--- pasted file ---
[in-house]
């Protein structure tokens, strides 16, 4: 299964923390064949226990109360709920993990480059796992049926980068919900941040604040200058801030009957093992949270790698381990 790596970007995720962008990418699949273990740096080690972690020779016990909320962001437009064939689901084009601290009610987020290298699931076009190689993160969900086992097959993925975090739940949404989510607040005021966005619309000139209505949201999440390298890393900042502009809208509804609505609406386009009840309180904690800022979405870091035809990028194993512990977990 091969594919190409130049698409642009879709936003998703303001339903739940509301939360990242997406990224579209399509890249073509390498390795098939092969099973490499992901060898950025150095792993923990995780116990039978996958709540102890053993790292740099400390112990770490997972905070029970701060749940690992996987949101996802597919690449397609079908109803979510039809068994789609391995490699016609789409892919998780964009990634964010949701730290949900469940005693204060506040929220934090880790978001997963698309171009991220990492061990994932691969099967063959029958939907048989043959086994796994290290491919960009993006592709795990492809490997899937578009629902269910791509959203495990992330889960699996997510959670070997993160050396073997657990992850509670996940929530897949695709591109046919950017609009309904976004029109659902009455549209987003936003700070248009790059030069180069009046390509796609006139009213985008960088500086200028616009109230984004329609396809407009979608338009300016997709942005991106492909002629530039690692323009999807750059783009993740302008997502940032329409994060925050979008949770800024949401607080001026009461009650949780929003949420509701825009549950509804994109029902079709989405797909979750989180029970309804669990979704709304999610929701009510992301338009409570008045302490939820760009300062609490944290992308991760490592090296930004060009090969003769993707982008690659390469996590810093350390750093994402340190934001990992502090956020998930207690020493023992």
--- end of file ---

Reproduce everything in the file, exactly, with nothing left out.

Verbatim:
[in-house]
């Protein structure tokens, strides 16, 4: 299964923390064949226990109360709920993990480059796992049926980068919900941040604040200058801030009957093992949270790698381990 790596970007995720962008990418699949273990740096080690972690020779016990909320962001437009064939689901084009601290009610987020290298699931076009190689993160969900086992097959993925975090739940949404989510607040005021966005619309000139209505949201999440390298890393900042502009809208509804609505609406386009009840309180904690800022979405870091035809990028194993512990977990 091969594919190409130049698409642009879709936003998703303001339903739940509301939360990242997406990224579209399509890249073509390498390795098939092969099973490499992901060898950025150095792993923990995780116990039978996958709540102890053993790292740099400390112990770490997972905070029970701060749940690992996987949101996802597919690449397609079908109803979510039809068994789609391995490699016609789409892919998780964009990634964010949701730290949900469940005693204060506040929220934090880790978001997963698309171009991220990492061990994932691969099967063959029958939907048989043959086994796994290290491919960009993006592709795990492809490997899937578009629902269910791509959203495990992330889960699996997510959670070997993160050396073997657990992850509670996940929530897949695709591109046919950017609009309904976004029109659902009455549209987003936003700070248009790059030069180069009046390509796609006139009213985008960088500086200028616009109230984004329609396809407009979608338009300016997709942005991106492909002629530039690692323009999807750059783009993740302008997502940032329409994060925050979008949770800024949401607080001026009461009650949780929003949420509701825009549950509804994109029902079709989405797909979750989180029970309804669990979704709304999610929701009510992301338009409570008045302490939820760009300062609490944290992308991760490592090296930004060009090969003769993707982008690659390469996590810093350390750093994402340190934001990992502090956020998930207690020493023992």